January 17, 2001

Reexamining Organ Transplantation

Author Affiliations

Author Affiliation: University of Southern California Law School, Los Angeles.

JAMA. 2001;285(3):334-336. doi:10.1001/jama.285.3.334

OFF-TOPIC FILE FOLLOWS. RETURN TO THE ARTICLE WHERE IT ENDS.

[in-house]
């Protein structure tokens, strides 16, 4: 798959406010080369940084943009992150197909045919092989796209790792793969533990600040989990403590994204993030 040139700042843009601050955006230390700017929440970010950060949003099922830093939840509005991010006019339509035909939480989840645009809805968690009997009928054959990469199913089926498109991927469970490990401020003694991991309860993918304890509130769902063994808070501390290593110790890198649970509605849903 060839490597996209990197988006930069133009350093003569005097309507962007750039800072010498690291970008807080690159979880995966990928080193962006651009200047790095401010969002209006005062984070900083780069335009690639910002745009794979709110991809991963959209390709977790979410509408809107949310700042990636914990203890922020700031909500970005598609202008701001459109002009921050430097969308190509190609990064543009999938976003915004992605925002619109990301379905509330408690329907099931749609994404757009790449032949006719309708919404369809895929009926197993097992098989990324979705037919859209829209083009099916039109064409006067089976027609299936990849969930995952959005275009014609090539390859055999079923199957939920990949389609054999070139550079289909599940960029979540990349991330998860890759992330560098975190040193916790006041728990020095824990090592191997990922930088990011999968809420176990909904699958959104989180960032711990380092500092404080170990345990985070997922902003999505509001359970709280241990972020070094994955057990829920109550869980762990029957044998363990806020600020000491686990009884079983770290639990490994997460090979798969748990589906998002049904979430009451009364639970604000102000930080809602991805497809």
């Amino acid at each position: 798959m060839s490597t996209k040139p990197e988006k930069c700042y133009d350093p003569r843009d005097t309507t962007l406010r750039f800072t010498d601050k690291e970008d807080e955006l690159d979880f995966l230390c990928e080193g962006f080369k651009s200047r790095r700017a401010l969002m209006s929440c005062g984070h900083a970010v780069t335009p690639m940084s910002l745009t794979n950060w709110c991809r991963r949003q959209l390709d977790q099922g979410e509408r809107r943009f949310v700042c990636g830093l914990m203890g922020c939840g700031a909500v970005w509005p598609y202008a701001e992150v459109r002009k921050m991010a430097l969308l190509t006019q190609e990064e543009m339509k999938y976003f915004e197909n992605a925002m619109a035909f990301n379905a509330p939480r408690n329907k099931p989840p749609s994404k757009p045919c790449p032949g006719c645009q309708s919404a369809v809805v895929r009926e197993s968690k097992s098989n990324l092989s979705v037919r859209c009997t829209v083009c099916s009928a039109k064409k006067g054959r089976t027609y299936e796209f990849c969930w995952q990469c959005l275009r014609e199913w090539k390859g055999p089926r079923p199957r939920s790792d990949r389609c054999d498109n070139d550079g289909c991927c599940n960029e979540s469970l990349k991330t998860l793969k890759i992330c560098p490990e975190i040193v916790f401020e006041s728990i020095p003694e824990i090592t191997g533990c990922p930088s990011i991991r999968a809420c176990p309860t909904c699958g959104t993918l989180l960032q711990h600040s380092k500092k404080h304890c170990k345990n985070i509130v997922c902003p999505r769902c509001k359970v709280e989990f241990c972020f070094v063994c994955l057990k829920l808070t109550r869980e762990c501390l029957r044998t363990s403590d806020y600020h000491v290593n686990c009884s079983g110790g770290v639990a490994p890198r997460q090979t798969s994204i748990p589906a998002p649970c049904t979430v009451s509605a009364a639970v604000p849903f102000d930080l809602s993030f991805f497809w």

It is time to consider a fundamental reexamination of the US system for transplantable organ procurement and allocation. This need arises from several important issues, including whether regional vs national allocation policies best ensure fair access to available organs; the alleged problems in procurement of human tissue under investigation by the Inspector General of the US Department of Health and Human Services1,2; the application of new technologies for growing human pluripotent stem cells that may one day allow the manufacture of replacement organs and tissues autologous to their recipients; and perhaps most important, weaknesses and tensions in organ procurement policies that have produced chronic problems and shortfalls in the availability of life-saving solid organs. The article by Wendler and Dickert3 in this issue of THE JOURNAL is the latest indication of concerns about equity, reliability, and efficacy in organ procurement and transplantation that must stimulate change.

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